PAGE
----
COPD Clinical Trials

In order to advance the development of new treatments for chronic obstructive pulmonary disease (COPD), Mount Sinai’s Division of Pulmonary, Critical Care, and Sleep Medicine is conducting a number of clinical trials. These studies seek to provide patients with relief from COPD symptoms, which include frequent coughing, shortness of breath, and chest tightness. They also aim to reduce the frequency and severity of COPD exacerbations, thereby slowing the progression of the disease.

Mount Sinai’s current COPD clinical trials include the following:

  • Study to assess tiotropium bromide delivered via the HandiHaler in COPD patients recovering from hospitalization for an exacerbation: The objective of this trial is to investigate the safety and efficacy of a medication called tiotropium bromide (18 mcg), which is inhaled using the HandiHaler delivery system. The trial is designed for patients recovering from recent hospitalizations for an acute exacerbation of COPD. (a randomized, placebo-controlled, double-blind, parallel group, multicenter study)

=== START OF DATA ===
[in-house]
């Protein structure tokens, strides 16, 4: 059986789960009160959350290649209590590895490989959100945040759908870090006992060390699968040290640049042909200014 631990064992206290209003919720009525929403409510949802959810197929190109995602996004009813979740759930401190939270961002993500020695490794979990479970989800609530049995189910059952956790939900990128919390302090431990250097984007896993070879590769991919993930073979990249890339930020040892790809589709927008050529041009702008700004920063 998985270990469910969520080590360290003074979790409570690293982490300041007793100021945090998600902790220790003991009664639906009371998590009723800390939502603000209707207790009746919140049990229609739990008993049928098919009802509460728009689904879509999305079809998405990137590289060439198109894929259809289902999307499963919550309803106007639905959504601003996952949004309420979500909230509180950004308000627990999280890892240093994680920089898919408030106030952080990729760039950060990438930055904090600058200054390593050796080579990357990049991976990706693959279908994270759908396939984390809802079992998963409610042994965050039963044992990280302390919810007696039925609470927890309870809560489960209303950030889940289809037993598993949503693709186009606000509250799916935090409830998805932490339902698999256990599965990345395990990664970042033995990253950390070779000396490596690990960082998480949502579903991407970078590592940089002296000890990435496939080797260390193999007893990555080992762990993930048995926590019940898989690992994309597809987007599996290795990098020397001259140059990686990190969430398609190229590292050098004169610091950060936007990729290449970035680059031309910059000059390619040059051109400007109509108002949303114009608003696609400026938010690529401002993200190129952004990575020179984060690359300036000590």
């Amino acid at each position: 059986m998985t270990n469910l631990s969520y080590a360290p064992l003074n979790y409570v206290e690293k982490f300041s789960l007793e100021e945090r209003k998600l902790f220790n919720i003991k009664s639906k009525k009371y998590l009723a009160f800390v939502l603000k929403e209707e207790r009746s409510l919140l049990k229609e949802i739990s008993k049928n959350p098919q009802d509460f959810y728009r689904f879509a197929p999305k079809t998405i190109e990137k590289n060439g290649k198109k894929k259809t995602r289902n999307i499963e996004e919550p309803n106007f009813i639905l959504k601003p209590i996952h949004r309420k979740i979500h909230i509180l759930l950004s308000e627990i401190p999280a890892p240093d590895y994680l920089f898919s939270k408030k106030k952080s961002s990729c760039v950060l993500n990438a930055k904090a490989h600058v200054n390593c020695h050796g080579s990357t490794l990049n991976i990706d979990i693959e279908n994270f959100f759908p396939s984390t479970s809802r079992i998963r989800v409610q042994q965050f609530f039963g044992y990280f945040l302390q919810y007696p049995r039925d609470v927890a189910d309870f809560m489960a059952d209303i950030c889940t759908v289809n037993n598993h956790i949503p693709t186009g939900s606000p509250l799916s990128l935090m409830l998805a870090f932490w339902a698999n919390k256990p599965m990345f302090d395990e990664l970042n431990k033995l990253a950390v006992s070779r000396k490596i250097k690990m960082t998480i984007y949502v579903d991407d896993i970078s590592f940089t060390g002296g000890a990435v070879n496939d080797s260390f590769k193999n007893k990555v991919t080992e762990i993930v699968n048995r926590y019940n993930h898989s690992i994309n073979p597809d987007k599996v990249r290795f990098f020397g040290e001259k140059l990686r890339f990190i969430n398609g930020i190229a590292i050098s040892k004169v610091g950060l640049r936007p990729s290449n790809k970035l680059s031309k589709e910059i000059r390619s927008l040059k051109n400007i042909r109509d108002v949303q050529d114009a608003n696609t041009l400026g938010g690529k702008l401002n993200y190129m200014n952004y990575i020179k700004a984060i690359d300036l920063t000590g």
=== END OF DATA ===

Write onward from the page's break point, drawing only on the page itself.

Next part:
• Study to evaluate the effect of Roflumilast on exacerbation rate in COPD patients treated with a fixed-dose combination of long-acting beta agonist and inhaled corticosteroid (LABA/ICS): The objective of this study is to assess any increased benefit of the medication Roflumilast (500 mcg) when added to a patient’s regimen of existing prescriptions, such as Advair or Symbicort. The trial is seeking to reduce the severity and frequency of exacerbations in patients with severe or very severe COPD. (a 52-week, randomized, placebo-controlled, double-blind, parallel group study)

Any patients interested in more information about COPD studies conducted at Mount Sinai are welcome to contact clinical research coordinator Ghimja Berhanu.

 

Last Updated: January 9, 2014

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